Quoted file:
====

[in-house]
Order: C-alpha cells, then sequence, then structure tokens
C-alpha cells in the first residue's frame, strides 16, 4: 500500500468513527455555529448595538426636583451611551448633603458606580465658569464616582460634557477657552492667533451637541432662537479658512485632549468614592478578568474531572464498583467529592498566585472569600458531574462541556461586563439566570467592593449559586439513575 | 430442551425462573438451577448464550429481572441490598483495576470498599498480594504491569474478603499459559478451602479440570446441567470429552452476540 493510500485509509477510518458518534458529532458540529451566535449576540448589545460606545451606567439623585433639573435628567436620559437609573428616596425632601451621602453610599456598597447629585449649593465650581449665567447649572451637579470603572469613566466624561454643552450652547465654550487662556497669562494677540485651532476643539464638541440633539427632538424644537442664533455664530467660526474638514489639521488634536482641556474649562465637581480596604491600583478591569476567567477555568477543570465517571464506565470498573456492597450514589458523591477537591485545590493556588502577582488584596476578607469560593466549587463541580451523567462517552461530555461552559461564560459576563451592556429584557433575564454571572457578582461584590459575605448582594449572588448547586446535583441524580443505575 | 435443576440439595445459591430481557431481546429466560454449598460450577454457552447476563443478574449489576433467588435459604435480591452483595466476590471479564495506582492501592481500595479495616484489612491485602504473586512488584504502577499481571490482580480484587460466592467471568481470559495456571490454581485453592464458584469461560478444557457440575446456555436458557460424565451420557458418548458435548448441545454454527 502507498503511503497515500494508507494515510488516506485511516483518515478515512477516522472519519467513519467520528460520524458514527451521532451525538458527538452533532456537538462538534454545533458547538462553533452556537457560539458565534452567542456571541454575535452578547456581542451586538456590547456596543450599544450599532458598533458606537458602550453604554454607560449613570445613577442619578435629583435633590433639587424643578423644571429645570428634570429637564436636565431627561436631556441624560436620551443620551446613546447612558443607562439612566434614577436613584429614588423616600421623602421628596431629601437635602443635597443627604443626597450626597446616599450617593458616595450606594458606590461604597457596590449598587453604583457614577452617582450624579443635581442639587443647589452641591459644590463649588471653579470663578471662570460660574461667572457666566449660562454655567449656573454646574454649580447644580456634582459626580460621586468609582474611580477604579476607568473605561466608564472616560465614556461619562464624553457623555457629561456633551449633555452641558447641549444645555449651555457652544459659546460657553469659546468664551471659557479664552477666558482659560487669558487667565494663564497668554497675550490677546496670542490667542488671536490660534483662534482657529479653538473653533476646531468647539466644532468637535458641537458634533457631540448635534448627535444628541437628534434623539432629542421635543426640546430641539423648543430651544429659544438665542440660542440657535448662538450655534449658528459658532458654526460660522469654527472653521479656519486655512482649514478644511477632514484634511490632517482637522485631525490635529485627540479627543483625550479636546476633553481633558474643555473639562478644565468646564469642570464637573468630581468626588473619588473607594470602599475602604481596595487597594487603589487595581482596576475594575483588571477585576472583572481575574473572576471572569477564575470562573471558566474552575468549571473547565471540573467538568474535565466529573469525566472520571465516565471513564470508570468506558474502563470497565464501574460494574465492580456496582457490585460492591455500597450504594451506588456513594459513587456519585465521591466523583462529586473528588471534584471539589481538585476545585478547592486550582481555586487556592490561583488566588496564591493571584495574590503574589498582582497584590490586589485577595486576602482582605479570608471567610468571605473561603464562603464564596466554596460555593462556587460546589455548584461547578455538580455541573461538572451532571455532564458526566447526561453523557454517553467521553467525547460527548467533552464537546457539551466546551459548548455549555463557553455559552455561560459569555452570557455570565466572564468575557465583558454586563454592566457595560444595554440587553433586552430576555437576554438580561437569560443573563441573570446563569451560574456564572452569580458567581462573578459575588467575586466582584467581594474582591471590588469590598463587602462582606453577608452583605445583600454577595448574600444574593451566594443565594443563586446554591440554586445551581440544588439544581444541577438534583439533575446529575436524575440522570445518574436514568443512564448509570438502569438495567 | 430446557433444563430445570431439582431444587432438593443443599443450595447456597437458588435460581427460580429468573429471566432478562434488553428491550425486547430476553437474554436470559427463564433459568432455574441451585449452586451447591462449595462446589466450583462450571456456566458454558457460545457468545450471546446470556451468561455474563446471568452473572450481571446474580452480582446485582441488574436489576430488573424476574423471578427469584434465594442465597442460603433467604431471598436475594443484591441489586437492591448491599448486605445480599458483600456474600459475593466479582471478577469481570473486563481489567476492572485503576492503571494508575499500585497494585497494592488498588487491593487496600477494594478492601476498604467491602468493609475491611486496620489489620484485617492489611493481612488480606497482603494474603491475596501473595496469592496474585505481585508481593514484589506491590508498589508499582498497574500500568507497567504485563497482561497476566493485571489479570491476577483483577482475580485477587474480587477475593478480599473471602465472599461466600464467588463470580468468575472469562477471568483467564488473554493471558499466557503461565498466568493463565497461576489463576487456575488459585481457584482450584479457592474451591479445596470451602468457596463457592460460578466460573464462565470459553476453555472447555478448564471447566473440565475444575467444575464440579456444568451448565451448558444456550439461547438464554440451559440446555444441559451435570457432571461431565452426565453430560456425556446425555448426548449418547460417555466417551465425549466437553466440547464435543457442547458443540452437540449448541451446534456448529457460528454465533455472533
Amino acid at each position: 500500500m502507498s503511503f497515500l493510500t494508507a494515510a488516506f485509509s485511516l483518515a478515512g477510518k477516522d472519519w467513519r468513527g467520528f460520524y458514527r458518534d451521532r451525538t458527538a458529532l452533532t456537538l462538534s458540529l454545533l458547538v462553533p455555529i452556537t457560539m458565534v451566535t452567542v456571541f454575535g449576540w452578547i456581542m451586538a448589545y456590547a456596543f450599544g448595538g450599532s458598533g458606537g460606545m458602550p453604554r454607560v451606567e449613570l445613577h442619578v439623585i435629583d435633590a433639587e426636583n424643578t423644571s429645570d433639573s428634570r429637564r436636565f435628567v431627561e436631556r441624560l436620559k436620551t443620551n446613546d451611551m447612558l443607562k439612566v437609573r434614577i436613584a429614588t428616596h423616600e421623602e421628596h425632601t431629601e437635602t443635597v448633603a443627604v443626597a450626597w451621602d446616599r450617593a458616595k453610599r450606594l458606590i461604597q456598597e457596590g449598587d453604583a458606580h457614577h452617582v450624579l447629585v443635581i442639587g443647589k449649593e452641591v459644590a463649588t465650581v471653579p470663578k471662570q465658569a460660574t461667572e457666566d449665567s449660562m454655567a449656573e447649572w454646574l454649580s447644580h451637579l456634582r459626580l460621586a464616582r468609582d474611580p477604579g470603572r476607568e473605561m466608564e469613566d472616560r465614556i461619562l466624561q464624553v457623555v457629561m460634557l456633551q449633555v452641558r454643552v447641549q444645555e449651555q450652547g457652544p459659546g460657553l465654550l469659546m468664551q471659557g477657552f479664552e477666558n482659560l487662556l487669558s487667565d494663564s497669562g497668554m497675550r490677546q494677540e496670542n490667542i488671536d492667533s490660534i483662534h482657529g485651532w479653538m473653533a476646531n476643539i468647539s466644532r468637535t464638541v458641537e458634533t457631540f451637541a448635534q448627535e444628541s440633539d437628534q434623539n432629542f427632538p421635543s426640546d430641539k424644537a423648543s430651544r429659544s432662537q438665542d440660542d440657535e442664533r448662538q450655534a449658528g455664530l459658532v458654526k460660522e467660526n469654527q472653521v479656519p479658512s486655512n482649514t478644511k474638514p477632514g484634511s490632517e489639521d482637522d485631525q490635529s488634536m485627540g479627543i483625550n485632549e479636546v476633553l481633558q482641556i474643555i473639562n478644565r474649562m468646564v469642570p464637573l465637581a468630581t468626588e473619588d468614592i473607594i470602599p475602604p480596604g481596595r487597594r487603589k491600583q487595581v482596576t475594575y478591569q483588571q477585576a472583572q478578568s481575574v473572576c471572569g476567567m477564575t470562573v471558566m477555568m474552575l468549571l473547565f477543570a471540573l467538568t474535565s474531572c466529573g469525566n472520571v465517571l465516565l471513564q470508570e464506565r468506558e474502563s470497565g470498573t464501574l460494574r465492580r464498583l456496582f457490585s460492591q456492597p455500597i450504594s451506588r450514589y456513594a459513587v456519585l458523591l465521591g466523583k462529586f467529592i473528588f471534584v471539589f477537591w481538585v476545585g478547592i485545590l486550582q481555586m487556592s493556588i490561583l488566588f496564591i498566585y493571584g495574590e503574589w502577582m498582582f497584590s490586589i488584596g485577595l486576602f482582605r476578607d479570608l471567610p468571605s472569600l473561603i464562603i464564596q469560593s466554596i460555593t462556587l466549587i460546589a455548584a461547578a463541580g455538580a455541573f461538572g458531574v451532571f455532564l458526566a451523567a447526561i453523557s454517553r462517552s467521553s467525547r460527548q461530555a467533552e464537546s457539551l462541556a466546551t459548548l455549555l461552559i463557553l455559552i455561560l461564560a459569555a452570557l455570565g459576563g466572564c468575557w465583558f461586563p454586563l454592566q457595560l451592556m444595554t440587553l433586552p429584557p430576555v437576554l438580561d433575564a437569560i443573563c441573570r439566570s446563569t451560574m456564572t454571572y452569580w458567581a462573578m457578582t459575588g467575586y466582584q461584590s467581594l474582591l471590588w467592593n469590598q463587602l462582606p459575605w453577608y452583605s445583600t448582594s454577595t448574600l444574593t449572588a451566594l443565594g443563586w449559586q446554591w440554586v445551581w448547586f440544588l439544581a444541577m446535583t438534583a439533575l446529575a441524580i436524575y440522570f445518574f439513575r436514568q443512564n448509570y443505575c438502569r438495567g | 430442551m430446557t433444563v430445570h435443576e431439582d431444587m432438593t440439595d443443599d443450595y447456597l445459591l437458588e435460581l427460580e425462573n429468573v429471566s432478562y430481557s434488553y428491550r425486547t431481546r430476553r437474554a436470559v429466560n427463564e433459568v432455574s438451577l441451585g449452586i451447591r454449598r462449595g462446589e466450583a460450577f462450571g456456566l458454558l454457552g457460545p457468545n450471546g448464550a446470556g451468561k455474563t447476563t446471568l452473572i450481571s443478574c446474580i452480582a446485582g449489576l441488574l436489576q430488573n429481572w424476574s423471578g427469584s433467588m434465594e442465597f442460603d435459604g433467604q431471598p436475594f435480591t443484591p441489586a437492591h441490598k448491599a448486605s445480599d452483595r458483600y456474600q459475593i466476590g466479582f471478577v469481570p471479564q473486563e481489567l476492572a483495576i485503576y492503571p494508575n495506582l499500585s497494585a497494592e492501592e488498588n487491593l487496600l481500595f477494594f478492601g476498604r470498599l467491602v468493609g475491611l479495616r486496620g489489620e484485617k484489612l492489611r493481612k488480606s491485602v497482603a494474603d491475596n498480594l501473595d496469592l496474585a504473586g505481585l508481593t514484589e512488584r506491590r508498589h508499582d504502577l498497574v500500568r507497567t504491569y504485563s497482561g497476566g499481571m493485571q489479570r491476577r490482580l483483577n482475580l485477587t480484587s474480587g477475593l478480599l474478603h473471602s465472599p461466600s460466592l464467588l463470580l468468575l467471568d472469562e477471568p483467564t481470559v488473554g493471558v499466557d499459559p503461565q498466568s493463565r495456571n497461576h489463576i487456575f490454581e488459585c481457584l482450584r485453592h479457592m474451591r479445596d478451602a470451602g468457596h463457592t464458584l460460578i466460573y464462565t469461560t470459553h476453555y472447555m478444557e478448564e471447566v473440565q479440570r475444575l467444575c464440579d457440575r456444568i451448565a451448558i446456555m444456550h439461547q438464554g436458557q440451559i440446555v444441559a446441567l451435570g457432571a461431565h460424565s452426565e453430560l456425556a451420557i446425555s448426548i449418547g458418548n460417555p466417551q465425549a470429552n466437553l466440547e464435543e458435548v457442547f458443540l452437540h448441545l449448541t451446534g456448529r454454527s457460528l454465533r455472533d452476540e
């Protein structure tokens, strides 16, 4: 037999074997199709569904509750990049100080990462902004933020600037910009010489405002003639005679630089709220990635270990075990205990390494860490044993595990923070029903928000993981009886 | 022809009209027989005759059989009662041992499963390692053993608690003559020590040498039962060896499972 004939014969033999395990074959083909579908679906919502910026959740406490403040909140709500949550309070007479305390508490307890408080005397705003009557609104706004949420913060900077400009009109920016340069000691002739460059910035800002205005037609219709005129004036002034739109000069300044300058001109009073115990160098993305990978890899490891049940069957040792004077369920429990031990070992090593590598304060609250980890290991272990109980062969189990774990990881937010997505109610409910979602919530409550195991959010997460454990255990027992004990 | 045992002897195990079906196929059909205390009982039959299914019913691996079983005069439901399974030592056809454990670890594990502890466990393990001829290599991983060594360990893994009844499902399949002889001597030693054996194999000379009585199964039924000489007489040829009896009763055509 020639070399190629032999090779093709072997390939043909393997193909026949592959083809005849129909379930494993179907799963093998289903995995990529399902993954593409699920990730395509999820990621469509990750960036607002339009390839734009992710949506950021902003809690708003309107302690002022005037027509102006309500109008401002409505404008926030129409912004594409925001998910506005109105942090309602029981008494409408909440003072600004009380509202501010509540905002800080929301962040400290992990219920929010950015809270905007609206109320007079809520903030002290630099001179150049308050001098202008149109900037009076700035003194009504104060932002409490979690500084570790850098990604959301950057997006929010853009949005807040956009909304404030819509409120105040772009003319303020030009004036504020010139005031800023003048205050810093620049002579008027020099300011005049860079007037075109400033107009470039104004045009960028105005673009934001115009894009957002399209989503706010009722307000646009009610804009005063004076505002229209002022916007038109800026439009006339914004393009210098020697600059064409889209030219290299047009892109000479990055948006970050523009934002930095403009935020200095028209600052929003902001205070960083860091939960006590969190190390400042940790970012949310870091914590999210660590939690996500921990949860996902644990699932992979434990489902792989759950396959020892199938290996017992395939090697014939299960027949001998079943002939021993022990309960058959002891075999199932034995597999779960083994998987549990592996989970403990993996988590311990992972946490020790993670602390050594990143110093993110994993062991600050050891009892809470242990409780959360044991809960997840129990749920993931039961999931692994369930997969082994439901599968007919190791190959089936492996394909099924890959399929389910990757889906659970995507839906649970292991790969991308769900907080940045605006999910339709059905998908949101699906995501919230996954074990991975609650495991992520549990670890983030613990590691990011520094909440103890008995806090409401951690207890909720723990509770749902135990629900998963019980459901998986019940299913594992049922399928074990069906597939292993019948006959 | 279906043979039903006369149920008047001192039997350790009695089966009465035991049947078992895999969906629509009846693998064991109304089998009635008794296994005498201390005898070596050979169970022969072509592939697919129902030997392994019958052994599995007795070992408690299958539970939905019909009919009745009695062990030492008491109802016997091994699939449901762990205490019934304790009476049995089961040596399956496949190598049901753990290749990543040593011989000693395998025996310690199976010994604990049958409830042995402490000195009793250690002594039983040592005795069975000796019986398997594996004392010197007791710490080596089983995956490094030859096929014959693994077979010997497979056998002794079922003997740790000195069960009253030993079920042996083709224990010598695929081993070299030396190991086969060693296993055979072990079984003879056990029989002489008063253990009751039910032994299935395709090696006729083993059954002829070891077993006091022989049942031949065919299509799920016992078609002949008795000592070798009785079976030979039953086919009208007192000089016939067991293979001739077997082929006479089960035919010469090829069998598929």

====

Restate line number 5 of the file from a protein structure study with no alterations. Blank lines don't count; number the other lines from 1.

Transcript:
């Protein structure tokens, strides 16, 4: 037999074997199709569904509750990049100080990462902004933020600037910009010489405002003639005679630089709220990635270990075990205990390494860490044993595990923070029903928000993981009886 | 022809009209027989005759059989009662041992499963390692053993608690003559020590040498039962060896499972 004939014969033999395990074959083909579908679906919502910026959740406490403040909140709500949550309070007479305390508490307890408080005397705003009557609104706004949420913060900077400009009109920016340069000691002739460059910035800002205005037609219709005129004036002034739109000069300044300058001109009073115990160098993305990978890899490891049940069957040792004077369920429990031990070992090593590598304060609250980890290991272990109980062969189990774990990881937010997505109610409910979602919530409550195991959010997460454990255990027992004990 | 045992002897195990079906196929059909205390009982039959299914019913691996079983005069439901399974030592056809454990670890594990502890466990393990001829290599991983060594360990893994009844499902399949002889001597030693054996194999000379009585199964039924000489007489040829009896009763055509 020639070399190629032999090779093709072997390939043909393997193909026949592959083809005849129909379930494993179907799963093998289903995995990529399902993954593409699920990730395509999820990621469509990750960036607002339009390839734009992710949506950021902003809690708003309107302690002022005037027509102006309500109008401002409505404008926030129409912004594409925001998910506005109105942090309602029981008494409408909440003072600004009380509202501010509540905002800080929301962040400290992990219920929010950015809270905007609206109320007079809520903030002290630099001179150049308050001098202008149109900037009076700035003194009504104060932002409490979690500084570790850098990604959301950057997006929010853009949005807040956009909304404030819509409120105040772009003319303020030009004036504020010139005031800023003048205050810093620049002579008027020099300011005049860079007037075109400033107009470039104004045009960028105005673009934001115009894009957002399209989503706010009722307000646009009610804009005063004076505002229209002022916007038109800026439009006339914004393009210098020697600059064409889209030219290299047009892109000479990055948006970050523009934002930095403009935020200095028209600052929003902001205070960083860091939960006590969190190390400042940790970012949310870091914590999210660590939690996500921990949860996902644990699932992979434990489902792989759950396959020892199938290996017992395939090697014939299960027949001998079943002939021993022990309960058959002891075999199932034995597999779960083994998987549990592996989970403990993996988590311990992972946490020790993670602390050594990143110093993110994993062991600050050891009892809470242990409780959360044991809960997840129990749920993931039961999931692994369930997969082994439901599968007919190791190959089936492996394909099924890959399929389910990757889906659970995507839906649970292991790969991308769900907080940045605006999910339709059905998908949101699906995501919230996954074990991975609650495991992520549990670890983030613990590691990011520094909440103890008995806090409401951690207890909720723990509770749902135990629900998963019980459901998986019940299913594992049922399928074990069906597939292993019948006959 | 279906043979039903006369149920008047001192039997350790009695089966009465035991049947078992895999969906629509009846693998064991109304089998009635008794296994005498201390005898070596050979169970022969072509592939697919129902030997392994019958052994599995007795070992408690299958539970939905019909009919009745009695062990030492008491109802016997091994699939449901762990205490019934304790009476049995089961040596399956496949190598049901753990290749990543040593011989000693395998025996310690199976010994604990049958409830042995402490000195009793250690002594039983040592005795069975000796019986398997594996004392010197007791710490080596089983995956490094030859096929014959693994077979010997497979056998002794079922003997740790000195069960009253030993079920042996083709224990010598695929081993070299030396190991086969060693296993055979072990079984003879056990029989002489008063253990009751039910032994299935395709090696006729083993059954002829070891077993006091022989049942031949065919299509799920016992078609002949008795000592070798009785079976030979039953086919009208007192000089016939067991293979001739077997082929006479089960035919010469090829069998598929």